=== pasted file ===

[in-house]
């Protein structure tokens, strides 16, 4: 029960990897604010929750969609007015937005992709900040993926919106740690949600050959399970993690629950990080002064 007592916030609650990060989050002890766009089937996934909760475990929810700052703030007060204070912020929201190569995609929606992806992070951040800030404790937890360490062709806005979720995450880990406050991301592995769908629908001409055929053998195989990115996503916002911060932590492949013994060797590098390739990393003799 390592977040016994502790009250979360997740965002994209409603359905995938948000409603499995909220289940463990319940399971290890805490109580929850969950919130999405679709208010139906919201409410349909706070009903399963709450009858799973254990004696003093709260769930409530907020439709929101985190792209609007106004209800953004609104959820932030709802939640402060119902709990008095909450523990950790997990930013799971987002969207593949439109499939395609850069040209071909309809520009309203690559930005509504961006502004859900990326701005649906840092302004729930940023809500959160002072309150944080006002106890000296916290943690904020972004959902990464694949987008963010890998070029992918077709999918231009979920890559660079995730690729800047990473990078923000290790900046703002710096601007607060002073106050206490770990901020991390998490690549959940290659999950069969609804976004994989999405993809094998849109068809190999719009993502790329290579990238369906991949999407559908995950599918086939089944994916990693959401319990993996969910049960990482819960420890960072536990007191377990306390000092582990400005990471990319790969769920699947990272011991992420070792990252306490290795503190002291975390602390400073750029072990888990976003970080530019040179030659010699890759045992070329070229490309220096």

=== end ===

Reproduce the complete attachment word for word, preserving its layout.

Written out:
[in-house]
């Protein structure tokens, strides 16, 4: 029960990897604010929750969609007015937005992709900040993926919106740690949600050959399970993690629950990080002064 007592916030609650990060989050002890766009089937996934909760475990929810700052703030007060204070912020929201190569995609929606992806992070951040800030404790937890360490062709806005979720995450880990406050991301592995769908629908001409055929053998195989990115996503916002911060932590492949013994060797590098390739990393003799 390592977040016994502790009250979360997740965002994209409603359905995938948000409603499995909220289940463990319940399971290890805490109580929850969950919130999405679709208010139906919201409410349909706070009903399963709450009858799973254990004696003093709260769930409530907020439709929101985190792209609007106004209800953004609104959820932030709802939640402060119902709990008095909450523990950790997990930013799971987002969207593949439109499939395609850069040209071909309809520009309203690559930005509504961006502004859900990326701005649906840092302004729930940023809500959160002072309150944080006002106890000296916290943690904020972004959902990464694949987008963010890998070029992918077709999918231009979920890559660079995730690729800047990473990078923000290790900046703002710096601007607060002073106050206490770990901020991390998490690549959940290659999950069969609804976004994989999405993809094998849109068809190999719009993502790329290579990238369906991949999407559908995950599918086939089944994916990693959401319990993996969910049960990482819960420890960072536990007191377990306390000092582990400005990471990319790969769920699947990272011991992420070792990252306490290795503190002291975390602390400073750029072990888990976003970080530019040179030659010699890759045992070329070229490309220096």